Karl Marx & Birth of Communism
Karl Marx created the Communist Manifesto in 1848 along with economist Friedrich Engels. This led to him widely circulating a four-volume set of books, Das Kapital. This book and its powerful teachings influenced many intellectuals, labour groups and even politicians, and the theme was set forever. Communism was born.
The birth of Communism opened a perennial war of ideologies between Classical Economics and Marxist Philosophies that exists even today. It has now become a war between capitalists and labour, and it has often turned violent and has led to deadlocks and closed factories. It has been a case of a Lose-Lose situation where everyone is a loser.
In countries ruled by communist governments, it is believed that people do not have the freedom that those in democracies enjoy. Opposition is crushed, so no one can dare raise a voice against the government. But, on the contrary, some of these countries are today among the biggest contributors of products across the globe. Almost every country in the world depends on them. Perhaps, economics sometimes takes precedence over ideologies!
Challenge from Keynes
Another wave that caused disturbance a few decades before Karl Marx was the ‘Theory of Aggregate Demand and Aggregate Supply’ presented by James Waynard Keynes, a British Mathematician. Keynes countered the generalist approach of classical economics and said that the world would not see such a hypothetical equilibrium in reality. Aggregate Demand and Aggregate Supply must be balanced through the government playing an active role, especially in difficult times like a recession. Only if the government intervened through corrective measures like creating employment, supporting infrastructure development and expanding the reach of education; economies can prosper.
As the Keynesian Theory was more appropriate under given circumstances, most Governments made it the core of their policy making.
Other Thinkers on Economics
Between Adam Smith, Keynes, and Karl Marx, several thinkers and economists influenced the world's thinking on economics. While they did influence during their times, none of them created an impact as lasting as Adam Smith, Keynes and Karl Marx. Let us glance through some of them:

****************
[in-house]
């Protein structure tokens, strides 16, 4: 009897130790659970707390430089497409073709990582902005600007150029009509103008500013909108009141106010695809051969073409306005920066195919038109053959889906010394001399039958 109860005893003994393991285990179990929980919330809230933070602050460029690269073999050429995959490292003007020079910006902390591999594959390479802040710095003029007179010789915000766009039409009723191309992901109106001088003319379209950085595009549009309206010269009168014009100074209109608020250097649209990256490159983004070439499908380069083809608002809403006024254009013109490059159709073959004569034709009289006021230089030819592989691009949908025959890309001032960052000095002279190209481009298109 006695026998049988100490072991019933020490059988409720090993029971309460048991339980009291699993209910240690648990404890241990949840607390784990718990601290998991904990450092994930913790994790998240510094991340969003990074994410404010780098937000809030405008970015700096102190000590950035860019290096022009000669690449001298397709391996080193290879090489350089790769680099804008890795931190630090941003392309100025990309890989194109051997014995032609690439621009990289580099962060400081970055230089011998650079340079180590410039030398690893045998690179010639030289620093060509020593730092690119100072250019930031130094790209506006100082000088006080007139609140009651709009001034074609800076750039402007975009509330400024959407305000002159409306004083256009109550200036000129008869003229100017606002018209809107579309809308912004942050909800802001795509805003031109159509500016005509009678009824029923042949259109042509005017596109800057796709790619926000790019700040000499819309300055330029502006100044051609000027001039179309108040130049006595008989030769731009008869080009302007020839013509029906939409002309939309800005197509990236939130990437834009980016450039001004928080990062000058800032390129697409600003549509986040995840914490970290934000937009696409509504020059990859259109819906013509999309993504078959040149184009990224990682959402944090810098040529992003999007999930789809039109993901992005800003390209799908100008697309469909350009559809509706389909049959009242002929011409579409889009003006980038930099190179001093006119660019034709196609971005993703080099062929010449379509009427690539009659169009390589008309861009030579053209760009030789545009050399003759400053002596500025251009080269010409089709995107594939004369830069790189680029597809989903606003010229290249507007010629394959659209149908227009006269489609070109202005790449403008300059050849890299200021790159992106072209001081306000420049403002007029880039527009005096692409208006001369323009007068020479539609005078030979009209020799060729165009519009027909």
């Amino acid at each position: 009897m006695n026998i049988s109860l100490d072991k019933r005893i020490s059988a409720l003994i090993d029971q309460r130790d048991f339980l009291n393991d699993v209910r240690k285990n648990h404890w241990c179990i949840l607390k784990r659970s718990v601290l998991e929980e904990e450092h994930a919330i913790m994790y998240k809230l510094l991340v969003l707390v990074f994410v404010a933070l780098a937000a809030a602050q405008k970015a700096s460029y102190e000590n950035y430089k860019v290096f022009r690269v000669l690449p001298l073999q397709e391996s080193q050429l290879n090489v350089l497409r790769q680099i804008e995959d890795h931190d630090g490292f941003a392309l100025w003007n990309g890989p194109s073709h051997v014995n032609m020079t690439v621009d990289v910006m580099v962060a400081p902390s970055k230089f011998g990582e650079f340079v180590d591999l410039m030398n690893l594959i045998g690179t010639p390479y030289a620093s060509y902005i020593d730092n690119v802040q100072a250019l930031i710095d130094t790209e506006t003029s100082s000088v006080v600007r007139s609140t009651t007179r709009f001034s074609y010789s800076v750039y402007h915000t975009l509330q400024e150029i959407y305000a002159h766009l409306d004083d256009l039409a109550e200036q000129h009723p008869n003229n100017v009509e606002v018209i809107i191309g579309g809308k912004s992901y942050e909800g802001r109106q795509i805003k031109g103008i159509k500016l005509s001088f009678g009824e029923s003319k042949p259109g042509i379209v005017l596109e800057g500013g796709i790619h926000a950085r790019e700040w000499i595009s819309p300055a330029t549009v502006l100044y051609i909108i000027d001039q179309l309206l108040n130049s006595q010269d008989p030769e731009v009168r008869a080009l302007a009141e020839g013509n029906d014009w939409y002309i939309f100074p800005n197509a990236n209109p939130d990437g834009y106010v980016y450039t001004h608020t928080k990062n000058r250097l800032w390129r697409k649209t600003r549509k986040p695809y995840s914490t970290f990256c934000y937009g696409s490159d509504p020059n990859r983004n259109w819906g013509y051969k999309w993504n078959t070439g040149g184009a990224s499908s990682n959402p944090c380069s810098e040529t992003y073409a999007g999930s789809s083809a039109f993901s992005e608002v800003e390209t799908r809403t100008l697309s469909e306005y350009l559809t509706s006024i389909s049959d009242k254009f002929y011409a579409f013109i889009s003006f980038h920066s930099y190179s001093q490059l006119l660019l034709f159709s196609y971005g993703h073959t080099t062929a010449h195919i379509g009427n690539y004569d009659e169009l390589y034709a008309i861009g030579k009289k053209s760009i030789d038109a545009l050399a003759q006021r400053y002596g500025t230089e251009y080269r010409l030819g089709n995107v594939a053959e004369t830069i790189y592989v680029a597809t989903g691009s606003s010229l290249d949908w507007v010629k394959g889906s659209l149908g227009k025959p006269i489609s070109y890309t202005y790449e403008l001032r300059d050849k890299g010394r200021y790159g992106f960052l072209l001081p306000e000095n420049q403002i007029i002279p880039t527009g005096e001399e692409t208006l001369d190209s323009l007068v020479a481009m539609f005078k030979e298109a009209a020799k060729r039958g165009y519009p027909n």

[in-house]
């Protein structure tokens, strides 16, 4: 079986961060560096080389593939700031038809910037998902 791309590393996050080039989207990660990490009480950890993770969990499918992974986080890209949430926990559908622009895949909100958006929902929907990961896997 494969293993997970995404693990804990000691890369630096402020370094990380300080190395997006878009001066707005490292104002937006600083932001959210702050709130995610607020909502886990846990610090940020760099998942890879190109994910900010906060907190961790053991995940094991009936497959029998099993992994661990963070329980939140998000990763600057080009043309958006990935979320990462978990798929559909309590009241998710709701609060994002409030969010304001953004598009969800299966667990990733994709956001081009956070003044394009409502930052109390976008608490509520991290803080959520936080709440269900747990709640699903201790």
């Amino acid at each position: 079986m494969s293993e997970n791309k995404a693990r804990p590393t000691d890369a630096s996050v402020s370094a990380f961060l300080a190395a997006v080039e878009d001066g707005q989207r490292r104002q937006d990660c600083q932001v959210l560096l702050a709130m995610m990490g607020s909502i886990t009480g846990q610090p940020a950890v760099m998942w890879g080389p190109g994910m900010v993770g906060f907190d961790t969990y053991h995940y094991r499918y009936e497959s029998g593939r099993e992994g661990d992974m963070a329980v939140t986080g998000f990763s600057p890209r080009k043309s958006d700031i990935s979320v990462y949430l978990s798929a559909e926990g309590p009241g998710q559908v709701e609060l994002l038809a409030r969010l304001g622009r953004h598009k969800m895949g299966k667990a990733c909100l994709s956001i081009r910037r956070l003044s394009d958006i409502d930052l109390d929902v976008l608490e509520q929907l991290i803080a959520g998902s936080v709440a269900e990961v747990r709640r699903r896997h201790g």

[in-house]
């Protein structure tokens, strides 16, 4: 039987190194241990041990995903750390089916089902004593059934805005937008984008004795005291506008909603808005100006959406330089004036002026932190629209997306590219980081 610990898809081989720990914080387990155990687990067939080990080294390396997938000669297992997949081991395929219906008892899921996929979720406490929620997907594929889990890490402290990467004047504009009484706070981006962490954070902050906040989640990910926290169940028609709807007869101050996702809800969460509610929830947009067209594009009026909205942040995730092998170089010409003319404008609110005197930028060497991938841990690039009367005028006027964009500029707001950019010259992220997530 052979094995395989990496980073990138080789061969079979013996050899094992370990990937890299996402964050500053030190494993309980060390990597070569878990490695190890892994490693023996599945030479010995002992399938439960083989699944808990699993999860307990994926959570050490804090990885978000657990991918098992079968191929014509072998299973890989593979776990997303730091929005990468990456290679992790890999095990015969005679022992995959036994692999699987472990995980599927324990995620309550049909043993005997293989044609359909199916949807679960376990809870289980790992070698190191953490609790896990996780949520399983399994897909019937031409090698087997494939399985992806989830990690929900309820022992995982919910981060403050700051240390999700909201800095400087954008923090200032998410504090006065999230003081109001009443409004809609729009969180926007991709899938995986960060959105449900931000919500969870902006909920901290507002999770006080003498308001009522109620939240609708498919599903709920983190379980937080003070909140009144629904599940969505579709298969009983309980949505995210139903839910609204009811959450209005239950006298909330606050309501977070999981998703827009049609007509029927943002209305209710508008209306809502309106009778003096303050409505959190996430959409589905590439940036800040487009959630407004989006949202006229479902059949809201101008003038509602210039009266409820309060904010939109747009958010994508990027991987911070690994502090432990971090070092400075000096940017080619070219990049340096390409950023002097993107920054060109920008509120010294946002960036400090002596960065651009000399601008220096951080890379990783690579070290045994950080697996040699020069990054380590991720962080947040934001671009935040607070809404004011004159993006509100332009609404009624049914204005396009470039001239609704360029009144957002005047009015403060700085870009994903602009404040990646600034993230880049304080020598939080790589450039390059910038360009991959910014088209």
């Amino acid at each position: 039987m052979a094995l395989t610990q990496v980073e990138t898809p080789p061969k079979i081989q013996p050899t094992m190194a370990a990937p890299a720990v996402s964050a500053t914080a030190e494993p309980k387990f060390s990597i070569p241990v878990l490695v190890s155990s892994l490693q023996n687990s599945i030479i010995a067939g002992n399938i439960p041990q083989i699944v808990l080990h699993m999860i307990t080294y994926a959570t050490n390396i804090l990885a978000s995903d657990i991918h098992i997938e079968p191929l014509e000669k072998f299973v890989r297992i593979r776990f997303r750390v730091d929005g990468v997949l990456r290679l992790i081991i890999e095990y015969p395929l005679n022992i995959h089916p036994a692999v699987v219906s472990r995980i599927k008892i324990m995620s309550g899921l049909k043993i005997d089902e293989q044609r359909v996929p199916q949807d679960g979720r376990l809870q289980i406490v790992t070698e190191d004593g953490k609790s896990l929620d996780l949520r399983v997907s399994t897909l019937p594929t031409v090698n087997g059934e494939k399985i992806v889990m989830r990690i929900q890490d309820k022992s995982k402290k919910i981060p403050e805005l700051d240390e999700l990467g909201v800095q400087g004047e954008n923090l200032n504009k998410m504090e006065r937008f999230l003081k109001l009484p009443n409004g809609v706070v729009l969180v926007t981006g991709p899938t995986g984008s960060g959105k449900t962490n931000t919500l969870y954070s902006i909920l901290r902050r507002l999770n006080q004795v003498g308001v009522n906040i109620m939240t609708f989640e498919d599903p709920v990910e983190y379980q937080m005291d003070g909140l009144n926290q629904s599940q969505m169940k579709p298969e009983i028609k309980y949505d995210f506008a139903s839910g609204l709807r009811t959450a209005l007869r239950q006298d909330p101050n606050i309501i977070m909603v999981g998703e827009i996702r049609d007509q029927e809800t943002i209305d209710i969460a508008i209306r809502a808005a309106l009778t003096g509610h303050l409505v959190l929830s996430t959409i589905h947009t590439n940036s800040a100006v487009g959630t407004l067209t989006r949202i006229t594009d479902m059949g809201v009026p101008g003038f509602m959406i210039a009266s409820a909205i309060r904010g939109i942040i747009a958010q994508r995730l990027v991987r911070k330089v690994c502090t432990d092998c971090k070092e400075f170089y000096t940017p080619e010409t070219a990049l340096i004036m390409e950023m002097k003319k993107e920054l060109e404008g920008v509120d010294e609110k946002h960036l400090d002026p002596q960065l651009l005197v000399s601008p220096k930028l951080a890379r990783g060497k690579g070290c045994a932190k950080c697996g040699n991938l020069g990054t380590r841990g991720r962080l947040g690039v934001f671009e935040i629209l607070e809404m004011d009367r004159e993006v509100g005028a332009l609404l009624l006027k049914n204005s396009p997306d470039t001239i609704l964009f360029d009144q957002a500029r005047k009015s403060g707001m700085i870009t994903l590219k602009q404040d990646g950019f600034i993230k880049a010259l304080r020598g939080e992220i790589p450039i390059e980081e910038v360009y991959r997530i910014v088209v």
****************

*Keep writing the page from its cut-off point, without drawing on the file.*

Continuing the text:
David Ricardo was an eminent economist who emphasised international trade. His theory of Comparative Advantage laid the foundation for the international division of labour principle. He assured that international trade would improve the standard of living of all. He justified his thinking by stating that while international trade does not increase a country's output, utilising specialist skills (a division of labour) helps better use resources for all.
John Stuart Mill followed Ricardo. He made some improvements to Ricardo's theory and added the concept of demand. He actively promoted the thinking that price influences demand and supply. And price modulation is what enables market equilibrium. He was also somewhat instrumental in changing the mindsets of people. While traditionally, international trade was looked down upon negatively, his convincing arguments changed public and government perception that it was not as evil after all. The world began looking at international trade favourably and recognised the good it could do for all.
Apart from the above, other economists include Paul Samuelson, Luigi Pasinetti, John Hicks, Hollander and Nicholas Kaldor.
From what we have seen above, a question is bound to occur in the reader's mind – Is Classical Economics relevant today? Fair doubt. With massive changes in every sphere of life, the world is so different today than it was 250 years ago. Is the study of Classical Economics required anymore? Well, in a very narrow sense, the answer is NO. However, we can find several traces of this knowledge in modern economics in some way or the other.